After a year of battling over a transportation plan, the state legislature finally got a bill to the Gov. Deval Patrick's desk and now Patrick wants to start the battle over again.

At a press conference, Patrick said he could not accept the bill in the current form.

"We have neglected our roads, bridges, subways, trolleys, commuter trans and buses for a long time and everybody knows it," he said. "Most people agree that we need over a billion a year in new funding just to bring our system up to par. Even so, I have said that I would accept $800 million a year as a big step forward so long as that number is real. This bill doesn’t yet achieve it."

Some of the funding promised in the bill would come from tolls on the western part of the Massachusetts Turnpike, but that money could disappear in a few years. Tolls west of I-95 are scheduled to be eliminated as of January 1, 2017. The Patrick administration estimates the loss to the state’s transportation system would be $130 million.

Patrick has filed an amendment to the bill that says that if and when the tolls come down, the gas tax will go up to make up the difference.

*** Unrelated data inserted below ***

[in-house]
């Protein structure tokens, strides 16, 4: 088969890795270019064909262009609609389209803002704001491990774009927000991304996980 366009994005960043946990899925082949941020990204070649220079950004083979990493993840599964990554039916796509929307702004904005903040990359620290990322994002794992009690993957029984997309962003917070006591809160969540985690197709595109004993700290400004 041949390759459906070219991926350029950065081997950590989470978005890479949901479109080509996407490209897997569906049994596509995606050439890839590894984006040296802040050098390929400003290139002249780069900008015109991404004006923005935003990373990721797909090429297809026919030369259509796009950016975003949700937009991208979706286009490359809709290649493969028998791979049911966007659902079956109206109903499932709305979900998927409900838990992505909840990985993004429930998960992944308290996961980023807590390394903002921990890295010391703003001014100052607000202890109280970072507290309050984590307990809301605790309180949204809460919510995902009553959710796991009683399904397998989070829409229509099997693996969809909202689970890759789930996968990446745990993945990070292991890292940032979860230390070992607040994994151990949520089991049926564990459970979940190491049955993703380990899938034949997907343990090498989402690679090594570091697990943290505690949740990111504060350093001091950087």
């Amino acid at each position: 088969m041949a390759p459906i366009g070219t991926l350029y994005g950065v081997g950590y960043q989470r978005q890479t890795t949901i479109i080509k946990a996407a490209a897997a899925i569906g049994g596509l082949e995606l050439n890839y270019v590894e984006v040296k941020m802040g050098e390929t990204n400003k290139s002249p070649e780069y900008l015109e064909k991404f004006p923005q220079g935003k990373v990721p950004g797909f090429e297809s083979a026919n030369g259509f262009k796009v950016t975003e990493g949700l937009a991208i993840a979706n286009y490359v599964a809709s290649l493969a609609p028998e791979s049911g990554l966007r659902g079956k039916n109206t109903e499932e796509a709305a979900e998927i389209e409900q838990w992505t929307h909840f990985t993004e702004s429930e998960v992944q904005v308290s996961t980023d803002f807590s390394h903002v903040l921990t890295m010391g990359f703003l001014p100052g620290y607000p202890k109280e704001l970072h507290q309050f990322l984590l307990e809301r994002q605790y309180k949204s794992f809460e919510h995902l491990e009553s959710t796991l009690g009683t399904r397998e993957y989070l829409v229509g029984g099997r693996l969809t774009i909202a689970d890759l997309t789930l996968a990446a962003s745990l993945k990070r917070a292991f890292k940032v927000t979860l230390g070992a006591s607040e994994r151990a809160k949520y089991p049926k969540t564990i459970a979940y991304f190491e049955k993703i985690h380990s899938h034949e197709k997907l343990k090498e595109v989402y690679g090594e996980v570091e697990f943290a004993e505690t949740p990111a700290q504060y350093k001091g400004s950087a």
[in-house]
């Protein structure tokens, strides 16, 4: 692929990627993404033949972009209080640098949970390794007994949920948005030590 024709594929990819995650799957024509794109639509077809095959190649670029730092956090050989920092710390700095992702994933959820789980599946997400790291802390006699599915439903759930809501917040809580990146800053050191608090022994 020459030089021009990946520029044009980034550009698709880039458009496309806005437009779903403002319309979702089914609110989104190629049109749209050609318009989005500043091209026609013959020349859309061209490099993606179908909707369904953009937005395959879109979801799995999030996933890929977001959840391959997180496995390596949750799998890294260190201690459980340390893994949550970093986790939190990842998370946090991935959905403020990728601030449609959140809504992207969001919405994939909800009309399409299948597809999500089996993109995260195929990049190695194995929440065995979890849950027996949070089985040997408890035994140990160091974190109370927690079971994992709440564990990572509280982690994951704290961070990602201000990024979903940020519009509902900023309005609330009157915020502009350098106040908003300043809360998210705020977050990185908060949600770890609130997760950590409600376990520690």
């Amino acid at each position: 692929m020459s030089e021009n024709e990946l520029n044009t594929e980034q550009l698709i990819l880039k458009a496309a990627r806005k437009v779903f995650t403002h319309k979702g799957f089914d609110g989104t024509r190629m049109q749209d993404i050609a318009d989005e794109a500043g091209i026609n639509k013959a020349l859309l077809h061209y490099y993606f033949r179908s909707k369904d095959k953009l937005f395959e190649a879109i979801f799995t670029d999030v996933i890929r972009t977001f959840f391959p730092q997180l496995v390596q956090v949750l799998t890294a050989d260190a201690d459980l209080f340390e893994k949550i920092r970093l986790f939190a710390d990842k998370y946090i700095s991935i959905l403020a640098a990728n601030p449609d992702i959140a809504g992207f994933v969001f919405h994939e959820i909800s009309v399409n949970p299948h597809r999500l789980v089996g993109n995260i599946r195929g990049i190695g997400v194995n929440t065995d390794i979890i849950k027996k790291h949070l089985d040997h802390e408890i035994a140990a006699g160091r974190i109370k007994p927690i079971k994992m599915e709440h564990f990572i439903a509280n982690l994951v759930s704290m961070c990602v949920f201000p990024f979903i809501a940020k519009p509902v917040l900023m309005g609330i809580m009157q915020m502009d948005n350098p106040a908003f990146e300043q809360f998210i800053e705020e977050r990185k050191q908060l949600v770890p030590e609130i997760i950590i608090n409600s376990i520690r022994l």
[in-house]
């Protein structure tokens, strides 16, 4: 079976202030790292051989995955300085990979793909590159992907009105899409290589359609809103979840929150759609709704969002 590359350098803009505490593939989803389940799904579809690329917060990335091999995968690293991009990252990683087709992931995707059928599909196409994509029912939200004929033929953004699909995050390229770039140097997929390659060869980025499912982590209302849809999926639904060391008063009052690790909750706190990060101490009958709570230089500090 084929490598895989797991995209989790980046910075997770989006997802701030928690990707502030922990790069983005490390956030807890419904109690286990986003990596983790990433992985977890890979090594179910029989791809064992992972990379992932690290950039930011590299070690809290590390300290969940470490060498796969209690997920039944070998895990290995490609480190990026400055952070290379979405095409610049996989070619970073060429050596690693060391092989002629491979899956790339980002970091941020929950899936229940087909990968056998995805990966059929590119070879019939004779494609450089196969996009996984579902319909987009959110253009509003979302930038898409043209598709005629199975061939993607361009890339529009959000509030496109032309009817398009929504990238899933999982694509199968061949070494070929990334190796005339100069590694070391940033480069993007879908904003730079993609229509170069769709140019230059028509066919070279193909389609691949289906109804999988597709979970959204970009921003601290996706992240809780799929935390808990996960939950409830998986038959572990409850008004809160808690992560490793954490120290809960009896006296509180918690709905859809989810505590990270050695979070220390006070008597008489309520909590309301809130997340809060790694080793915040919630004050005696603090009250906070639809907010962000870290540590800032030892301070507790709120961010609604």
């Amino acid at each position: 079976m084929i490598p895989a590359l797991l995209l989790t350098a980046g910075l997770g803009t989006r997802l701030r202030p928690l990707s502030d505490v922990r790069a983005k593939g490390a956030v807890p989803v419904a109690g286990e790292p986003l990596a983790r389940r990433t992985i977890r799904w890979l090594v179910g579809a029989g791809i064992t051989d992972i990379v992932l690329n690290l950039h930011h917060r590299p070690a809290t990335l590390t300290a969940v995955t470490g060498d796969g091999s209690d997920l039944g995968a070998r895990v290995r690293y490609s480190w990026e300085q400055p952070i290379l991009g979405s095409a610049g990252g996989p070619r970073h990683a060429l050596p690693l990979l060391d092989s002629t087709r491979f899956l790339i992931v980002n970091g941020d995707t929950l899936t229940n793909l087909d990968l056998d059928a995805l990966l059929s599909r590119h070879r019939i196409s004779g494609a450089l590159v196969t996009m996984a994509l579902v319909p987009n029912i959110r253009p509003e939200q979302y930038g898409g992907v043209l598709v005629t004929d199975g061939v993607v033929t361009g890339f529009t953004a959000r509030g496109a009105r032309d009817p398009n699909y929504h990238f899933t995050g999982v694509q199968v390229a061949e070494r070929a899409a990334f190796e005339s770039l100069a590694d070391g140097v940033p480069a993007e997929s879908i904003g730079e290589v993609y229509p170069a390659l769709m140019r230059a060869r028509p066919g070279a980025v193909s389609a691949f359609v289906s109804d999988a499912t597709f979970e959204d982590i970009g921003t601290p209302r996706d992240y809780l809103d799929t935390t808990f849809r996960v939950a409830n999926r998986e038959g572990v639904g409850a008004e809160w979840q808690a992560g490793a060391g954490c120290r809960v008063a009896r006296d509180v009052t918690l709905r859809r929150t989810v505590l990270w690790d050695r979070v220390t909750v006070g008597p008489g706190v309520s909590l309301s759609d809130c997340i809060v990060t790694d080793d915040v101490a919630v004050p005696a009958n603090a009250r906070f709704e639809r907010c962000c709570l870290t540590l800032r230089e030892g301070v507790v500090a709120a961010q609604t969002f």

“Now there are an awful lot of people in and out of this building who want me to wink and nod and act like an it's $800 million dollar bill," Patrick said. "It’s not. And it can be.”

The governor hadn’t even finished talking to reporters when House Speaker Robert DeLeo and Senate President Therese Murray released a joint statement dismissing Patrick’s proposal as an unnecessary burden on taxpayers. DeLeo also held an impromptu press conference outside his office.

"I feel very strongly the numbers we have are real," DeLeo said. "Let’s get this job done. Let’s get our transportation system fixed. The money’ there. Let’s go forward."

Legislative leaders say they will ask their chambers to reject Patrick’s amendment, setting up the possibility Patrick could veto the bill and that lawmakers could try to override his veto.